Friday, February 27, 2015

Review: The Nidhi Kapoor Story by Saurabh Garg

Tinsel town is always the talk of town. Be it young or old they all have interests in the lives of stars and their families. But not many get to see the real them behind those close doors. Author Saurabh Garg in his book "The Nidhi Kapoor Story" tries to bridge the gap between the commoner and the celebrity with a twist in the tale. So what is the twist and how does it plans to charm the readers? Let's find out. 

Nidhi Kapoor is a very successful, second-generation film star. She is the daughter of the great Nishant Kapoor, who came out of nowhere to become the first real superstar in the 80s.
The day before she is to start shooting for her much anticipated film, she comes home to discover her beloved pets killed mercilessly. Apart from the mangled dead bodies, the unknown assailant has left behind a letter threatening Nidhi, Nishant and their family.
ACP Prakash Mohile of the Mumbai Police is summoned to investigate the case. He asks Rujuta Singh, a photojournalist working on a photo-essay on Mumbai Police, to come along.
In the absence of any clues, Prakash and Rujuta are forced to dig into the past of Bollywood's first family. Unknowingly, they stumble upon a violent tale of lies, betrayal, treachery, infidelity and even murder at Kapoor's.
Little did they know that the murder of pets was going to be the first in a long sequence of attacks on Nidhi. The unknown assailant is adamant on taking away from Nidhi everything she holds dear-her family, her parental home, her career, her reputation and her life.

First look at the title and the cover and it asks a lot of questions from the readers. More or less it's a mystery as what to expect from the book. But moving on to the title it's not a lovey-dovey or a suggestive one which adds to the mystery. The blurb talks about stardom of a family and how events around them turn around in the present. The blurb finishes on a high and leaves a lot of questions on the mind of the readers. 

The story is set off in Mumbai, where Nishant Kapoor is at the pinnacle of his career. He has got family, he has friends and enemies too. But the other side of his story comes out to be darker and violent when years down the line the past comes back to haunt his reclusive yet popular actor daughter Nidhi Kapoor. It's up to ACP Prakash Mohille and his so called assistant Rujuta Singh, the ace photographer to hunt down the assailants who more or less want to take away everything from Kapoor's. So what will it take to hunt down the assailants? Will Mohile be able to reach the depths? What are the missing links which will tie the entire thread or will it always be covered with a cloud of mystery? That's what the story is all about.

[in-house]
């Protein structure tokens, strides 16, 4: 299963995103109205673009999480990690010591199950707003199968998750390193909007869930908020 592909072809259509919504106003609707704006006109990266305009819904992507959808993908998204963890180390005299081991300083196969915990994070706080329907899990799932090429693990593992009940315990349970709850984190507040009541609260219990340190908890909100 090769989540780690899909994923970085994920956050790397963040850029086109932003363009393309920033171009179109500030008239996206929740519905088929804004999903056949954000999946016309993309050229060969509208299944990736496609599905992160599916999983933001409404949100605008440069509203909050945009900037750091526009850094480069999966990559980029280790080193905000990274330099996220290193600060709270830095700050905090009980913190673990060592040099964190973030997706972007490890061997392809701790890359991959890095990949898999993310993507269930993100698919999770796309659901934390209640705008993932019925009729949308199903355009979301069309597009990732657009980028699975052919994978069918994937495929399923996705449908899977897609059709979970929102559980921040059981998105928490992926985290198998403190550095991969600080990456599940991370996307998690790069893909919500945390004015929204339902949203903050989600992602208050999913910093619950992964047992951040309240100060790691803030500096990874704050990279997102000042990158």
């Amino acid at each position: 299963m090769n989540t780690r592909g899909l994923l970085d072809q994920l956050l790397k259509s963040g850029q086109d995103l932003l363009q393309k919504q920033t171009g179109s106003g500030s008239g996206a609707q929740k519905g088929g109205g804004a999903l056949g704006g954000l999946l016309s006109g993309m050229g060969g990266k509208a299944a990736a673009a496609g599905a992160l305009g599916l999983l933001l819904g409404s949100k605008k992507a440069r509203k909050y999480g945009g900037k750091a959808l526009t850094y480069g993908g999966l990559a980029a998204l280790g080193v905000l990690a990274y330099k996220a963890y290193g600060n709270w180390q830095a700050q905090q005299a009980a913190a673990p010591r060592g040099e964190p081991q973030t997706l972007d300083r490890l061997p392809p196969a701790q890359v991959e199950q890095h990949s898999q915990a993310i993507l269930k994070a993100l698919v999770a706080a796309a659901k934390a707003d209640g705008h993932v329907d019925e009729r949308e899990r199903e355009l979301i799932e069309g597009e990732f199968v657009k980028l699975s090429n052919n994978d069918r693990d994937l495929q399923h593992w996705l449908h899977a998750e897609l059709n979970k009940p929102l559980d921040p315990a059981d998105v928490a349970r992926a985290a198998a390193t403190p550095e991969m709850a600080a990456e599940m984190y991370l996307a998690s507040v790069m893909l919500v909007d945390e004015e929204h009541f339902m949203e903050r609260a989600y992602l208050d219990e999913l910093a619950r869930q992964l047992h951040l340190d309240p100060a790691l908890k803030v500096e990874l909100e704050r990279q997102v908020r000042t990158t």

Once a thriller always a thriller. The story has the knack of picking up on the gentle nerves of the reader and prick on the softest of the spots, targeting the mind and churning the best out of the agile senses. There is a sense of calm yet the spots of black clouds hover around and cause eruption time and again. The elusive characters, the wretched past , the shady present and the uncertain future they all come together to build a story based on fears and guts. The drop down list of twists and turns is not huge, yet capable of hunting in packs to mislead the readers. The story forms an aura of intriguing suspense and capitalizes on the worst fears of a reader. 

The book fails to recreate the story in the latter half and towards the end diminishes without a solid fight. A repetitive sequence of the past cuts down the momentum and looks a desperate attempt at challenging the wits of the reader. It succeeds up to a point but then becomes meaningless. Nidhi's role has been cut down to size by an overshadowing Rujuta which becomes an eye sore and hogs the limelight away. Rujuta's character springs up a bit too much than required rather than other primary fascia of the story.

All in all the book is a bold attempt to be amidst action with ruthless deliverance and thriving on ghosts from the past. The story churns out some mindful ideas and brings forth the book in a hard hitting manner but fails to live up to the expectation when needed the most. It plays a definitive part in impressing the readers but what could have been a fight to finish just runs out of water and sweat towards the end. Nonetheless it's a different taste of Bollywood which surely impresses and provides the entertainment in a not so expected manner. A hidden facade of barbarism under the shades of sophistication. 


3 OUT OF 5 

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